A good pick in Gardner and about as great a 5th round bargain as you will ever find with Zach Thomas, maybe the best linebacker in Dolphin history. Stanley Pritchett had a decent career but he was mainly a blocking back. Since Abdul-Jabbar had a 1000-yard season I guess you have to consider him a quality player but his YPC average was always pedestrian. Shane Burton and Shawn Wooden lasted surprisingly long in the NFL though neither were ever consistent starting material. Jerris McPhail failed. As I talked about above, despite the number of quality players here the one real shame of this draft was that Johnson missed out on the greatest WR class in NFL history. I mean, Miami could have used one of those third round picks on TO! (or Teddy Bruschi or Jonathan Runyon or Stephen Davis or Donnie Edwards, etc). Heck, they could have had Joe Horn in the 4th.


1997

1 15 Yatil Green WR
2 44 Sam Madison DB
3 73 Jason Taylor DE
3 92 Derrick Rodgers LB
3 93 Ronnie Ward LB
3 96 Brent Smith G
4 121 Jerome Daniels G
5 149 Barron Tanner DT
5 157 Nicholas Lopez DE
6 166 John Fiala LB
6 170 Brian Manning WR
6 173 Mike Crawford LB
6 177 Ed Perry TE
7 203 Hudhaifa Ismaeli DB

No point in further beating the Yatil Green horse to death. As classic a bust as any of Shula’s 1984-1989 first-rounders. 1997 was not the year to go for a wideout. I believe 4th-rounder Derrick Mason was the only good NFL receiver from this draft. Certainly getting Madison and Taylor lessened the sting of the Green pick immeasurably. Derrick Rodgers and Ed Perry turned out to be good players as well.

1998

1 29 John Avery RB
2 44 Patrick Surtain DB
2 49 Kenny Mixon DE
3 79 Brad Jackson LB
3 82 Larry Shannon WR
4 102 Lorenzo Bromell DE
5 143 Scott Shaw G
6 171 Nathan Strikwerda C
6 172 John Dutton QB
7 210 Jim Bundren G

Here’s where Jimmy Johnson lost his magic touch. This draft was almost a total botch job. Johnson traded down with Green Bay to get Green Bay’s first and second-round picks and took John Avery with Green Bay’s first-rounder. Avery of course was Miami’s second first-round bust in a row. Green Bay used Miami’s pick to take Vonnie Holliday, a DE who’s had a pretty good career. Worse though, the trade cost Miami a shot at Randy Moss! Johnson later claimed he wouldn’t have taken Moss anyway even if he kept Miami’s original draft slot. Of course he could be lying to salvage his reputation or he might have thought Yatil Green would come back strong from the first of his many surgeries. Still, even without Moss the trade could have worked if Johnson hadn’t blown that pick on Avery and instead taken someone decent like Corey Chavous, Flozell Adams, Brian Kelly, or Samari Rolle. Johnson at least salvaged something by grabbing Patrick Surtain in the second but that came at a high cost; Johnson traded away Miami’s number one pick in 2000 to get that second-rounder for Surtain. Jimmy should have just kept that 2000 first-round pick, grabbed Surtain (or Kelly or Rolle) instead of Avery, and forgotten about running back until later. As it turns out, the two good backs still left were 79th pick Ahman Green and 95th pick Michael Pittman.

Oh, Johnson wound up trading the second-rounder (60th pick) from Green Bay to Detroit for the Lions’ 3rd, 5th, and 7th rounders, and every one of those picks (Jackson, Shaw, and Dutton) flopped. Johnson also missed on another WR, grabbing Larry Shannon in the third (he played in two NFL games) while just ten picks later Pittsburgh took Hines Ward. And Johnson missed out on a late-round QB find when he went with John Dutton, who failed to make the team, instead of Matt Hasselbeck (pick 187). Salt, meet wound.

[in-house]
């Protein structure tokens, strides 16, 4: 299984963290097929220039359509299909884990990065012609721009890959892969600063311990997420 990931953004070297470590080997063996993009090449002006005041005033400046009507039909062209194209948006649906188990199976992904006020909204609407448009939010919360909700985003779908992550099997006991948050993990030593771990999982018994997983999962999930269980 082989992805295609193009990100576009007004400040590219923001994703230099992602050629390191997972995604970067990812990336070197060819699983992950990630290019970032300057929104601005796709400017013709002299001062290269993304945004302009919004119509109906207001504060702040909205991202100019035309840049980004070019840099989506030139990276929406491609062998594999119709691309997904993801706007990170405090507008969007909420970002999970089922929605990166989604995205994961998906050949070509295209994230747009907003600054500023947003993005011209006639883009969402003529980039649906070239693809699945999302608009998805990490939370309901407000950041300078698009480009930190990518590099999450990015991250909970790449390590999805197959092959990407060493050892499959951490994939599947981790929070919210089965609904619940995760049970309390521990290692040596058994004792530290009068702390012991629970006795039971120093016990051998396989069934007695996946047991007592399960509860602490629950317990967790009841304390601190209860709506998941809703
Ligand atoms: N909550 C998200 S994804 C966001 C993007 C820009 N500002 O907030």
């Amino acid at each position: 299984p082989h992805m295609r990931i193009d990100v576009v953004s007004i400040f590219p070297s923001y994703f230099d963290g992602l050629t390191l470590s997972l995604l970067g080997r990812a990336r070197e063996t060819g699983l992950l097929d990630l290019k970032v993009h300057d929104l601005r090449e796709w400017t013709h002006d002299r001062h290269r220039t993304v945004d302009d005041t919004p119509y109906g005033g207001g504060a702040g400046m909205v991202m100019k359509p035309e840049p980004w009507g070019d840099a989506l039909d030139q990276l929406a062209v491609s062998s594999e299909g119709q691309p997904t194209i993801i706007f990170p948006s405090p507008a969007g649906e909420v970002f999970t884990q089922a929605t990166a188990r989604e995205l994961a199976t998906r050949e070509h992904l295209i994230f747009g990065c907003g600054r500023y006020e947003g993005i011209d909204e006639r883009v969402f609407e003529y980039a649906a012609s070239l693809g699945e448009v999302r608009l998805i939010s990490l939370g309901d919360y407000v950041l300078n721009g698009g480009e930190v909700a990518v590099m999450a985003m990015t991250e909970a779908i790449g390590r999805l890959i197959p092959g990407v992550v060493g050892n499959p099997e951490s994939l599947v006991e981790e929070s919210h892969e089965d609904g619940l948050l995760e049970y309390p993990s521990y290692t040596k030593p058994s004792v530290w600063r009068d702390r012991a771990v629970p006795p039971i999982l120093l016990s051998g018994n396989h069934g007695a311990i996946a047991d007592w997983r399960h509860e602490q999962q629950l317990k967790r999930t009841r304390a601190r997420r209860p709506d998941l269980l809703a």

1999

2 39 J.J. Johnson RB
2 43 Rob Konrad FB
3 72 Grey Ruegamer C
5 134 Cecil Collins RB
5 142 Bryan Jones LB
6 192 Brent Bartholomew P
7 232 Jermaine Haley DT
7 244 Joe Wong G

Johnson botched this draft even worse than 1998. The only quality player here is Grey Ruegamer, current starting center for the World Champion New York Giants. Johnson was smart enough to pick him but not smart enough to keep him; he never played a down for the Dolphins. As for the top pick, Jimmy traded down twice to obtain extra picks and used the second-rounder he ended up with on his namesake, J.J. Johnson. Of course Johnson became Miami's third consecutive top-pick bust. Rob Konrad wasn’t much better. But hopefully he and Johnson are enjoying their post-NFL careers and counting the money they made. Certainly Cecil “the Diesel” Collins, currently serving a 15-year sentence for burglary, is not. If you have fond memories of the 8 games he started before his arrest please write to him at Moore Haven Correctional Facility in Florida. He’s probably lonely.

If Miami had held onto their top pick, they could have drafted Fernando Bryant, Patrick Kerney, Al Wilson, John Jansen, or several other quality players still in the league. Even with the second-round picks they wound up with, Miami could have grabbed Dre Bly, Reggie Kelly, Jim Kleinsasser, or Peerless Price. Once again we see drafting for need ain’t gonna work if there aren’t any good players available to meet that need. And 1999 was not a good year for running backs once Edgerrin James and Ricky Williams (let’s not talk about him here Dolphin fans) were off the board. The best of the rest was Kevin Faulk and he was not the every-down back Miami needed.

In his final draft, Jimmy Johnson made four separate draft day trades to move up and down at various times. Nothing worked. This total washout of a draft no doubt contributed to Johnson’s realization that he wasn’t going to win a title with this team any time soon. And with Marino at the end of the line, Johnson didn’t want to try. Enter the man with the moustache.



A History of the Miami Dolphins Drafts, Part One (1966-1970)
A History of the Miami Dolphins Drafts, Part Two (1971-1975)
A History of the Miami Dolphins Drafts, Part Three (1976-1983)
A History of the Miami Dolphins Drafts, Part Four (1984-1989)
A History of the Miami Dolphins Drafts, Part Five (1990-1995)
A History of the Miami Dolphins Drafts, Part Six (1996-1999)
A History of the Miami Dolphins Drafts, Part Seven (2000-2004)